The article discusses the problem of natural justice which has been considered by Aristotle in his Nicomachean and Eudemian Ethics and Magna Moralia. In his Nicomachean and Eudemian Ethics Aristotle says of natural justice that it is changeable and not the same everywhere. The implication seems to be that no action, not even murder, is always wrong. But, as is evident especially from his Magna Moralia, Aristotle distinguishes justice into the “what”, the “in what”, and the “about what”. The article (...) concludes that Aristotle allows for variability only in the “about what,” while in the “what” and the “in what” he allows for no variability. (shrink)
This article is an attempt to break down Aristotle's arguments in favour of slavery into what I take to be their constituent premises and conclusions, to set these out schematically in syllogistic form, and to display both how each of the arguments works on its own and how all of them fit together to form one overarching argument. The purpose of this exercise is to make as evident as possible the structure, coherence, and validity of Aristotle's reasoning. This is something (...) that is lacking in scholarly treatments of Aristotle on slavery, few of which make a serious attempt to engage with the details of Aristotle's text. My conclusion is that Aristotle's argument is not only valid but, on the assumption of his virtue theory, sound as well. (shrink)
Introduction Aristotle’s criticisms of Plato’s Republic and Laws in the second book of his Politics have appeared to most commentators to be signally unconvincing. They seem to miss the point, beg the question, distort the sense or focus on the merely trivial. As one translator has put it, Aristotle is ‘puzzlingly unsympathetic’, ‘obtuse’ and ‘rather perverse’ as a critic of Plato.1 But while many accept this judgement few draw attention to the implications. These criticisms are one of the few cases (...) in the Aristotelian corpus where we also have the original works of the philosopher being criticised. They constitute a test- case to determine Aristotle’s fairness in transmitting and criticising the thought of others. If he does this so badly in the case of Plato where he can be checked, we must suppose the same in the case of other philosophers where he cannot. The significance of this result for our study of the Pre-Socratics, for instance, where Aristotle is usually our best authority, needs no stressing. So some serious re-examination of these chapters from the Politics would seem to be in order. For reasons of space I must limit myself here to the criticisms of common wives and children in the Republic. -/- Aristotle's Criticism of Socrates' Communism of Wives and Children. Available from: https://www.researchgate.net/publication/274037904_Aristotle%27s_Criticism_of_Socrates%27_Communism_ of_Wives_and_Children [accessed Aug 12, 2017]. (shrink)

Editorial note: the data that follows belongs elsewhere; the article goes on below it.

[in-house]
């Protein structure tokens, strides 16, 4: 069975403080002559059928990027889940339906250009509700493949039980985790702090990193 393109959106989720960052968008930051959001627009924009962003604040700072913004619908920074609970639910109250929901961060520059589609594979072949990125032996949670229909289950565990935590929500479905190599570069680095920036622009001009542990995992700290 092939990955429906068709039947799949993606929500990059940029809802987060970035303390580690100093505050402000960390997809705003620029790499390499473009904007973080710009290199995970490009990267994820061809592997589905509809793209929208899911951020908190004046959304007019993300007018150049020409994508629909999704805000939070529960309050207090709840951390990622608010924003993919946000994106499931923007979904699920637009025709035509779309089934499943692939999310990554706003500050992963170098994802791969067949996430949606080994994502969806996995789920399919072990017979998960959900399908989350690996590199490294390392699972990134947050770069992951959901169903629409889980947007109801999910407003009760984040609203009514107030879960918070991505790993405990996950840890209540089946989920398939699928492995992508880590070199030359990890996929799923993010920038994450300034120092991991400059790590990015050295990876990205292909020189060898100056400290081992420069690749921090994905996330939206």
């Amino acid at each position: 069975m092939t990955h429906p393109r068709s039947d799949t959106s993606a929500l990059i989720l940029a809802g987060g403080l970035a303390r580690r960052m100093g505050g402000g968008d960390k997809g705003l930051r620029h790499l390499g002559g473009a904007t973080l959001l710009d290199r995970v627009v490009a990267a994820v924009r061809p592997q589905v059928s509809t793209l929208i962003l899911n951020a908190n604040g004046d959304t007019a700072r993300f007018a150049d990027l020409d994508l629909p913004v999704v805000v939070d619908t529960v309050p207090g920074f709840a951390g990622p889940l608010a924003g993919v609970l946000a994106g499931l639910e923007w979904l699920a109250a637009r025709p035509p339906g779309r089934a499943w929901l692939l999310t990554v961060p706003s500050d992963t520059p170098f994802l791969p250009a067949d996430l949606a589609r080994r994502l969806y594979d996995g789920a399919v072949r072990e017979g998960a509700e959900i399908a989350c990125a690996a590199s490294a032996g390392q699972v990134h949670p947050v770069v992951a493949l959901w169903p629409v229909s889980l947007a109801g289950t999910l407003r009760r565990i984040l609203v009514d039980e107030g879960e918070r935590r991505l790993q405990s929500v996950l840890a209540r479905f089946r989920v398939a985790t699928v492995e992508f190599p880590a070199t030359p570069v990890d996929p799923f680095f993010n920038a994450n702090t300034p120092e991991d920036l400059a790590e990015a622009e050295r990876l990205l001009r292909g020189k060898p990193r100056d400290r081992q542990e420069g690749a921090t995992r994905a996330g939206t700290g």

Locke and descartes only disagree about innate knowledge because they both accept the principle that knowledge that comes through the senses is sensible knowledge or reducible to such knowledge. Other philosophers from berkeley to wittgenstein share the same principle. This principle is rejected by aristotle and the aristotelian tradition; consequently aristotle is able to give a more convincing account of knowledge and its acquisition. A summary of this account is given and defended.
To write a book summarizing and explaining the thought of a wide-ranging and complex philosopher is a hard task, and even more so when the philosopher in question is still writing. Still, it is usually a worthy and often a necessary task. That is certainly so in this case. Charles Taylor is one of the few contemporary philosophers both to be at the forefront of a major philosophical movement and to have comfortably and ably straddled the great divide between analytic (...) and continental philosophy. He is also a philosopher who has had, and continues to have, a significant impact in the difficult and very different world of active politics, namely in his native Quebec. (shrink)
Velho Testamento Deus expressa, através do profeta Samuel, idéias sobre o governo humano, similares às de Sócrates na República de Platão. Ambos defendem que a melhor organização política é aquela na qual nenhuma pessoa ou classe domina, mas aquela onde cada um rege a si mesmo através de um princípio interno de justiça. Uma “anarquia” justa deste tipo não é apenas a melhor, mas também possível de ser alcançada. Ao menos em certos períodos os filhos de Israel a obtiveram. Deveríamos (...) imitá-los.In the Old Testament God expresses, through the prophet Samuel, views about human government that are very like those expressed by Socrates in Plato's Republic. Both maintain that the best political arrangement is where no one person or class rules but where each rules himself through an inner principle of justice. A just 'anarchy' of this sort is not only best; it is also possible of attainment. At least for certain periods the children of Israel attained it. We should imitate them. (shrink)